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Preston need to temper Brownhill expectations

After a string of failed youth team players, Preston management and fans need to manage Josh Brownhill correctly

Preston's problem area this season has been central midfield. Joel Byrom, John Welsh, Nicky Wroe and John Mousinho have each played there this season, but none of them have been able to offer the dynamic, creative midfield option that the Lilywhites needed alongside Keith Keane.

Whilst fans were crying out for a loan signing, manager Simon Grayson decided to look inwards, and pluck a player from the youth team in Josh Brownhill, and he was rewarded as the 17-year-old marked his debut with the second goal in Preston's 2-1 over Gillingham.

Now, the Preston youth setup is hardly a conveyor belt of talent. The biggest name to come out of it in recent years is arguably Kevin Kilbane, and he left the club in 1997. There are a number of players who have gone on to have decent, if unspectacular careers in the Football League, such as Andrew Lonergan, Paul McKenna, Alan McCormack and Kelvin Langmead, but there has been an impatience attached to young players at Deepdale for too long.

Winger Danny Mayor, midfielder Adam Barton, full back Conor McLaughlin and striker Jamie Proctor all flashed ability when they were first introduced to first team, but, certainly in the case of Barton, fan expectation was too big, too quickly. None of those players remain at the club, all either sold or released by previous manager Graham Westley.

The case of Barton is particularly applicable to that of Brownhill. In 2010, Preston travelled to Burnley, desperately seeking a spark from somewhere to ignite their season. Manager Darren Ferguson gambled, starting Barton behind the front man, and it paid dividends, for 80 minutes at least. Barton played far beyond his years, turning in a man of the match performance and scoring Preston's first goal as they went into the last ten minutes leading 3-1, only to inexplicable concede three goals and lose the game 4-3.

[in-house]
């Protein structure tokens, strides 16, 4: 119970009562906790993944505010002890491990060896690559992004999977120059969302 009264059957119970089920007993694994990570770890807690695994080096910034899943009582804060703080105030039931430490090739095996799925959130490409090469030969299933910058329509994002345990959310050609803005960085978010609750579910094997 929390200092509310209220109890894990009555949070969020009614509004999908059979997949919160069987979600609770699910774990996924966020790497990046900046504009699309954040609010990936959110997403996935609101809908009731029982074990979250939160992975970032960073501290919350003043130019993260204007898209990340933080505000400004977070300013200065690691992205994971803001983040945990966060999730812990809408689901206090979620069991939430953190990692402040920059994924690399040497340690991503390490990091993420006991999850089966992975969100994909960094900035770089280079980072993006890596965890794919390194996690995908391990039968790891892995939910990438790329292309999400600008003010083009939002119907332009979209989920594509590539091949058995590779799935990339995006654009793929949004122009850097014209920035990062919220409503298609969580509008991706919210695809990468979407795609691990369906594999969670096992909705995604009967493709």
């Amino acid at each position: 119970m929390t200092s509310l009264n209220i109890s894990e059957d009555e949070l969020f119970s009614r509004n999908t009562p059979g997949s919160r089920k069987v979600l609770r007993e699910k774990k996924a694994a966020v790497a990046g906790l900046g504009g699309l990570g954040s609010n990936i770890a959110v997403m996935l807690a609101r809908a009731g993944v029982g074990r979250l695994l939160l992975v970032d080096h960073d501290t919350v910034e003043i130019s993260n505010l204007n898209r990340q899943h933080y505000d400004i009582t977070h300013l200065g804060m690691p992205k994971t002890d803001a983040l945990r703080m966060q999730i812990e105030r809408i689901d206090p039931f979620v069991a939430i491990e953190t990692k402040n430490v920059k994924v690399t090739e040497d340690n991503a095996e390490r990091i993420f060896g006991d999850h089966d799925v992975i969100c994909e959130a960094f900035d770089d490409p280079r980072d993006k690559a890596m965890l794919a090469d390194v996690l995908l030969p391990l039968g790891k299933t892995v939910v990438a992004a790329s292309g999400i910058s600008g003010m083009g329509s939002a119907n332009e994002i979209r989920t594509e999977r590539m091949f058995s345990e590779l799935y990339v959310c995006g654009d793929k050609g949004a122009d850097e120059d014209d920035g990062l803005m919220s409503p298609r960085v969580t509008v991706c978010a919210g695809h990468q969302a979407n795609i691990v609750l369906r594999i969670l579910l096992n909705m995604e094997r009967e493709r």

Barton was the silver lining to a very big cloud that evening, and fans were excited about his future with the club. Talk of a £5m move to Liverpool began to surface, and both Republic and Northern Ireland sought to get him to commit to playing for them, but it seemed Barton was holding out for England.

The fans – and the manager – relied far too heavily on Barton, expecting a youngster to be the focal point of the team. Barton's confidence quickly drained as Preston struggled to find form, and playing in a losing team week in, week out seemed to diminish him, playing like a shadow of his display against Burnley.

After suffering a broken leg a year later, Barton was sold by Westley to Coventry City for a nominal fee, where he featured 26 times in all competitions last season. At 22, there is still time for him to reach heights that he threatened to reach in 2010, but it seems unlikely at this stage.

Grayson and the supporters must heed the lessons from previous years, and realise that Brownhill has yet to even turn 18, yet we already have people suggesting Premier League interest. He's a fantastic find, and his debut couldn't have gone any better, but fans need to place their immediate hopes and expectations on established players like Kevin Davies and Stuart Beavon, rather than piling pressure on Brownhill.

Alongside a strong core of experienced bodies – and playing in a team that consistently wins games – there is great hope that Brownhill will develop into one of the best players Preston have produced in recent years, and hopefully won't fall the same way as Barton unfortunately did.

image: © jamesmooreno1

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